WVN #35: putting high school proposal into context
- Wayland Voters Network
September 14, 2004
Dear Wayland Voter:
Last night Town officials revealed their plan to schedule a Special
Election in late November for voters to decide whether or not to
approve $3-4 million for design fees for the proposed plan to
demolish the existing high school and build a new one. The next
issue of this newsletter will include details about that and last
night's Finance Committee discussion re. the tax impact of the high
school proposal. In this issue, we step back for a moment to put the
high school project into context.
First, a reminder: Today, Tuesday, Sept. 14, is the State Primary
Election. Voters in the Democratic primary will consider contested
races for state representative and state senator. Polls are open
SEEING THE HIGH SCHOOL IN CONTEXT
by Michael Short
As the High School Building Committee and Town officials push for an
early vote on building a new $56 million campus, another committee
wants to make big changes in the Wayland Library. Voters should
remember that these are just two of many projects in the new Master
For example, Wayland must build a new salt shed to meet environmental
concerns. Some citizens are concerned about the Route 30/27
intersection and improving other roads. Others believe that the
Town¹s biggest challenge in the next few years may be improving
wastewater and fresh water systems. There is some support for a new
community center, an aquatics center, another fire station and
initiatives involving the Raytheon property at the Town Center.
The Master Plan calls for several such projects to be started within
five years, but it mentions neither priorities nor costs.
This means that it is left to voters to decide what is most important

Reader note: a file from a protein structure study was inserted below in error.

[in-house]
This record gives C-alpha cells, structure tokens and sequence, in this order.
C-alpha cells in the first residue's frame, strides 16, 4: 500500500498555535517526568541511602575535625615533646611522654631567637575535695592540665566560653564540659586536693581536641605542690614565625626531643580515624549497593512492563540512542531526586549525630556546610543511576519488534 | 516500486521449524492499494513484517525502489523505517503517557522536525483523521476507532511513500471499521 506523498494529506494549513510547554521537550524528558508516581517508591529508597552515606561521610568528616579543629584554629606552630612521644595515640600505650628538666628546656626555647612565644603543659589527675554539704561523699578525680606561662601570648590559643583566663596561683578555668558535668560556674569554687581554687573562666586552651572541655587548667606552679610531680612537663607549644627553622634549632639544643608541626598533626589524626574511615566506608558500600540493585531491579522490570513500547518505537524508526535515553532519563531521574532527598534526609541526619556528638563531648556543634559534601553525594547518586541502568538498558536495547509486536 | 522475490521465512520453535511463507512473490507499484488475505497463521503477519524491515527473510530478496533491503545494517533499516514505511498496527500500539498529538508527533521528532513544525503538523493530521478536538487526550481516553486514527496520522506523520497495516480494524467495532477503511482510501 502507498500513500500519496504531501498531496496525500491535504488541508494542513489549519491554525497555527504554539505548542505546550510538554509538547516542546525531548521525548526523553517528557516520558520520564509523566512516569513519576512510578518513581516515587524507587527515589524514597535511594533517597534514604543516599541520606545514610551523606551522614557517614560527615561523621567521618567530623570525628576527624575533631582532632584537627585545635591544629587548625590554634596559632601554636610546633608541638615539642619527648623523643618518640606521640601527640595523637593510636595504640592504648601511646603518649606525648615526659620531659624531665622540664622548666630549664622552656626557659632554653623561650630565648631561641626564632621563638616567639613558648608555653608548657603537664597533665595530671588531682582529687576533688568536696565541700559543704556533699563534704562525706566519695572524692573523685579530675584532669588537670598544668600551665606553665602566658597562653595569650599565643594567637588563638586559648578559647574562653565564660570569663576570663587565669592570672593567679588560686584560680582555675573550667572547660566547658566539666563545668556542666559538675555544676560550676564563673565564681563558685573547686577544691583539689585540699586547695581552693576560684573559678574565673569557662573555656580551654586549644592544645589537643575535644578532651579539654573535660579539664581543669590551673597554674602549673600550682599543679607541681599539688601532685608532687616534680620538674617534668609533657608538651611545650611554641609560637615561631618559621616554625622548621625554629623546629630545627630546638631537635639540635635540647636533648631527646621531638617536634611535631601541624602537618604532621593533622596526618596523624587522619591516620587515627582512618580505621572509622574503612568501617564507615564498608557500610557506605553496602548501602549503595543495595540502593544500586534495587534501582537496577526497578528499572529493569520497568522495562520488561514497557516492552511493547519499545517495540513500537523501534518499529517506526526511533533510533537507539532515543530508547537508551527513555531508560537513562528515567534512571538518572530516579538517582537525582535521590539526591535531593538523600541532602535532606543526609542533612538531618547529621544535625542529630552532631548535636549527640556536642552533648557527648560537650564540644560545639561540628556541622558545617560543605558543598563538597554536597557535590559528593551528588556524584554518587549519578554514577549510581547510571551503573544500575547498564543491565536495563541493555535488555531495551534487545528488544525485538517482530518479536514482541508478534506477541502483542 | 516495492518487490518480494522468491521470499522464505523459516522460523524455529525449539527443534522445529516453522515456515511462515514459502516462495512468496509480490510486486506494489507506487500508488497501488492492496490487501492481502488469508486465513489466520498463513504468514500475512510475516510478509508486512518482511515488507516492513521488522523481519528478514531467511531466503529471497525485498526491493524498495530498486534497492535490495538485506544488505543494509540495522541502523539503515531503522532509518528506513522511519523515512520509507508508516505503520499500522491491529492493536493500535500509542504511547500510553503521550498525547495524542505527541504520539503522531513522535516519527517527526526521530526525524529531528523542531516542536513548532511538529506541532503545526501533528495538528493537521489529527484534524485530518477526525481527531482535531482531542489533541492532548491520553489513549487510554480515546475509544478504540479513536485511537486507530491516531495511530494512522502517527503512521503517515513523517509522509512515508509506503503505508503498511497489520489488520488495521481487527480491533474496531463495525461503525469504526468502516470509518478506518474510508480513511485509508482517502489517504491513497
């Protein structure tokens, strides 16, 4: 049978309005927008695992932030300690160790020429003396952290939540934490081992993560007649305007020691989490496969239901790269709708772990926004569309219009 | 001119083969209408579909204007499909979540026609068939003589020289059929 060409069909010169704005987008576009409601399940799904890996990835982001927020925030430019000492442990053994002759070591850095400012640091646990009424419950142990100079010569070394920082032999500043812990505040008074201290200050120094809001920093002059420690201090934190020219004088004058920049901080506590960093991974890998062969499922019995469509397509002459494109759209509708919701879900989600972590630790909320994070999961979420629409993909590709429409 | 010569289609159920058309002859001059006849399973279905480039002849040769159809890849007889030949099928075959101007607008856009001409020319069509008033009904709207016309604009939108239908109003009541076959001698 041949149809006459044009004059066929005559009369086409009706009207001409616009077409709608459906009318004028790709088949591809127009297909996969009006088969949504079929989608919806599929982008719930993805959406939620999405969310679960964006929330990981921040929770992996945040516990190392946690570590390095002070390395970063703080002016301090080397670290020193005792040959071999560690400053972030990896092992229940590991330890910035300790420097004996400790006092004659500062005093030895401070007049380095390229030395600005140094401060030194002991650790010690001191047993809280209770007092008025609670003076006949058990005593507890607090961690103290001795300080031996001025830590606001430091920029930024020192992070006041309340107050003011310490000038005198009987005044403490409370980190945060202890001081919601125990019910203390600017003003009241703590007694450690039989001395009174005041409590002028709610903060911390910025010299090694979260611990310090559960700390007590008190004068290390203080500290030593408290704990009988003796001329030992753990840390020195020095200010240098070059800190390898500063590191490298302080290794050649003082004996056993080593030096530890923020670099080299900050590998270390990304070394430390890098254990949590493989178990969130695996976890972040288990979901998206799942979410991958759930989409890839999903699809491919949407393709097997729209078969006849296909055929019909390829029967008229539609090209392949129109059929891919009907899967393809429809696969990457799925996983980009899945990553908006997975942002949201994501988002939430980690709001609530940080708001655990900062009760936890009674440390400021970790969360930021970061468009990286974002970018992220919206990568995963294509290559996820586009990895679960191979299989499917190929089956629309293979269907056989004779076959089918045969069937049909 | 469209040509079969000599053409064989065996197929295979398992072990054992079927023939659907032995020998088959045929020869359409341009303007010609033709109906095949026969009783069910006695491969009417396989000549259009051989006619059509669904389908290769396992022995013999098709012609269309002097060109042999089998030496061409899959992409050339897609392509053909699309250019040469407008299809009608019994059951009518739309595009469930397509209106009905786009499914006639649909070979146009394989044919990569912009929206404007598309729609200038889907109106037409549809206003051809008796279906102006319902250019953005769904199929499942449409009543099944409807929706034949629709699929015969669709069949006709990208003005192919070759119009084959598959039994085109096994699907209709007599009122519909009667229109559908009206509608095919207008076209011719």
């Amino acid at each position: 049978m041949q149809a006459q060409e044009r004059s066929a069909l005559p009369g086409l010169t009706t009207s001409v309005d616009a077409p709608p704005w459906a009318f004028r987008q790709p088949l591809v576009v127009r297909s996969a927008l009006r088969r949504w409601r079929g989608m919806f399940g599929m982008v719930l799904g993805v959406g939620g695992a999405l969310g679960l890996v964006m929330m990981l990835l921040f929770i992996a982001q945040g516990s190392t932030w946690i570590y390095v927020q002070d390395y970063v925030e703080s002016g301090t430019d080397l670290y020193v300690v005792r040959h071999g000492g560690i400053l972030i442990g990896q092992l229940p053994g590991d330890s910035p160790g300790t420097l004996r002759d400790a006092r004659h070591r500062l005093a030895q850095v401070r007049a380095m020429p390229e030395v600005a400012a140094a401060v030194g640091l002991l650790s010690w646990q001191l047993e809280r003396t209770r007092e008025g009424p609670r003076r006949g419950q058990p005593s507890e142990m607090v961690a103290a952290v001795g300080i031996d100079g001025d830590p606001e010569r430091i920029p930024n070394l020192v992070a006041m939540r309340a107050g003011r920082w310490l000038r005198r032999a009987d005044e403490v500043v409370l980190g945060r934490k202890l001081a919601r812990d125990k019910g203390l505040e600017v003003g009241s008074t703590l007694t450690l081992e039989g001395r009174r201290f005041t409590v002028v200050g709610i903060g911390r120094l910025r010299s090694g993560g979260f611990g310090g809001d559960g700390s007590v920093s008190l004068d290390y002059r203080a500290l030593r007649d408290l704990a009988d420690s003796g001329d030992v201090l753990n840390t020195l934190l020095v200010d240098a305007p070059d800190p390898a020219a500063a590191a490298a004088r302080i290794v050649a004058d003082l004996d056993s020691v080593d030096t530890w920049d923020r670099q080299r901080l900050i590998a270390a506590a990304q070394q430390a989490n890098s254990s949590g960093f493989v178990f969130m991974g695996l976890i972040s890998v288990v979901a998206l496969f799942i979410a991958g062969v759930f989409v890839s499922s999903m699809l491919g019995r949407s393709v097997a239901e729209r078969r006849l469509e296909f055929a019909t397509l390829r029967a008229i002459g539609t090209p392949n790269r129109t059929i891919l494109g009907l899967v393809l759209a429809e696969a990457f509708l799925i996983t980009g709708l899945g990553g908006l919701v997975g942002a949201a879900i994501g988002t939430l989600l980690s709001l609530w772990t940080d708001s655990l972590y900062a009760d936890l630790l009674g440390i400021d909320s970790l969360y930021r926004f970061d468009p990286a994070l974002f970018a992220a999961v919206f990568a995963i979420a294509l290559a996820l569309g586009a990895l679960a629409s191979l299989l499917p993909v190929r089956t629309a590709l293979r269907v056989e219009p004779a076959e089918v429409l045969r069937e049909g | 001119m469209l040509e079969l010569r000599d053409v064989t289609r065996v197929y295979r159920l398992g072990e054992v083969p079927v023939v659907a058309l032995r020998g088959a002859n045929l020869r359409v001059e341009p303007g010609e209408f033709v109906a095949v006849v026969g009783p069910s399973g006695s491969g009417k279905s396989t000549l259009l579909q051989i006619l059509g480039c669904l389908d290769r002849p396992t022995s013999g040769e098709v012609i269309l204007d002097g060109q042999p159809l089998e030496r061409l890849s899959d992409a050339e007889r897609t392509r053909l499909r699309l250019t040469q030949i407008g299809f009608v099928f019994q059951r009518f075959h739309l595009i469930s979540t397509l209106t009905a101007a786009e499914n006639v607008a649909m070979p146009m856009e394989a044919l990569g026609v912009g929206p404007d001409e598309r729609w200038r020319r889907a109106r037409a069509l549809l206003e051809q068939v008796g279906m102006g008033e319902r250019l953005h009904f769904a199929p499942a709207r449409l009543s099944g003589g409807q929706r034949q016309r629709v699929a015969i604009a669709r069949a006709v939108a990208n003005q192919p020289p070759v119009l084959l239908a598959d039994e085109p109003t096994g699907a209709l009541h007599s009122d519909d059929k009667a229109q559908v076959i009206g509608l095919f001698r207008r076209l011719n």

to do and at what cost, and that makes it vital to make responsible
choices on the earliest projects. A hasty choice could mean that
taxpayers won't be able to afford significant projects in the future.
So far, the library study committee seems to be following the pattern
of the High School Building Committee, asserting that the building
should be more than doubled in size and possibly replaced.
"You can't hang on to the past if you are concerned about the
future," committee member Eric Hollenberg told the Boston Globe,
arguing that ideally the town should demolish the neighboring house
as well as the current library and put up a new building with about
2.3 times as much space.
That house and its 4.5-acre lot, owned by Robert and Leslie Karpp,
are not for sale. Furthermore, some committee members say they doubt
that citizens would welcome the destruction of the century-old
library and a neighboring house highly regarded by many history and
architecture buffs, and those who praise the "semi-rural" character
of our town. Citizens who haven't been won over by the appearance of
the new Public Safety Building may be just as skeptical of a new
library or a new high school campus.
Town Meeting voted $40,000 to study improving the library, something
that may have seemed necessary or at least harmless to many voters.
Whether this committee will evolve similarly to the HSBC remains to
be seen. At the moment there seem to be diverse viewpoints,
including ideas on creative reconfiguration of the existing buildings
The HSBC, on the other hand, was chosen primarily by the School
Committee, which ignored many applicants and installed a heavy
representation of residents with construction expertise and children
in Wayland schools. School Committee members attend HSBC meetings
and are closely involved with the building committee.
Nobody should be surprised that the combined effort resulted in a $56
million plan that would destroy even the soundest of the existing
high school buildings. On Sept. 30, after a long delay, the
architects and builders will present what they call a "stopgap" plan
requested by citizens. The HSBC already says a cheaper alternative
cannot meet the "program" prescribed by school officials.
Unsurprisingly, the high school project has become controversial.
Will the same thing happen to the library proposals?
Thank you for reading this WVN newsletter. Please forward it to your
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Wayland Voters Network
Margo Melnicove, Chair
Michael Short, Treasurer